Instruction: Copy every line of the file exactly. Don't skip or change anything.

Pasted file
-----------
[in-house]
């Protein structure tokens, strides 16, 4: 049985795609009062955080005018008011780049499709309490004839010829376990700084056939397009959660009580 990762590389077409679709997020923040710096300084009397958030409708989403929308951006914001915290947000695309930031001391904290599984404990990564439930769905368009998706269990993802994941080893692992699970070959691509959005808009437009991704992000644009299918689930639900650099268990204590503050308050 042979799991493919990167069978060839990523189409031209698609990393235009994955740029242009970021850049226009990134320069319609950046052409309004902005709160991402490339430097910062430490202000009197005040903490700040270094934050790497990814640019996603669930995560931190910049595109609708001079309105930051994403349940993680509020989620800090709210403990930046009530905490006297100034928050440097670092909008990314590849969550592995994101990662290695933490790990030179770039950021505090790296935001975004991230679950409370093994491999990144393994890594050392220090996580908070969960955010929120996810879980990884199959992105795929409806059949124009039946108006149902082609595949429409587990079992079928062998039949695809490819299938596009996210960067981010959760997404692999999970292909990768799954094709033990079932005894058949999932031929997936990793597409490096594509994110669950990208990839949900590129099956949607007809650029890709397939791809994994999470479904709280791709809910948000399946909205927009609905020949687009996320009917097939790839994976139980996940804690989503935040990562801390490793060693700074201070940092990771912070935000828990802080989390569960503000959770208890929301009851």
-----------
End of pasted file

[in-house]
């Protein structure tokens, strides 16, 4: 049985795609009062955080005018008011780049499709309490004839010829376990700084056939397009959660009580 990762590389077409679709997020923040710096300084009397958030409708989403929308951006914001915290947000695309930031001391904290599984404990990564439930769905368009998706269990993802994941080893692992699970070959691509959005808009437009991704992000644009299918689930639900650099268990204590503050308050 042979799991493919990167069978060839990523189409031209698609990393235009994955740029242009970021850049226009990134320069319609950046052409309004902005709160991402490339430097910062430490202000009197005040903490700040270094934050790497990814640019996603669930995560931190910049595109609708001079309105930051994403349940993680509020989620800090709210403990930046009530905490006297100034928050440097670092909008990314590849969550592995994101990662290695933490790990030179770039950021505090790296935001975004991230679950409370093994491999990144393994890594050392220090996580908070969960955010929120996810879980990884199959992105795929409806059949124009039946108006149902082609595949429409587990079992079928062998039949695809490819299938596009996210960067981010959760997404692999999970292909990768799954094709033990079932005894058949999932031929997936990793597409490096594509994110669950990208990839949900590129099956949607007809650029890709397939791809994994999470479904709280791709809910948000399946909205927009609905020949687009996320009917097939790839994976139980996940804690989503935040990562801390490793060693700074201070940092990771912070935000828990802080989390569960503000959770208890929301009851």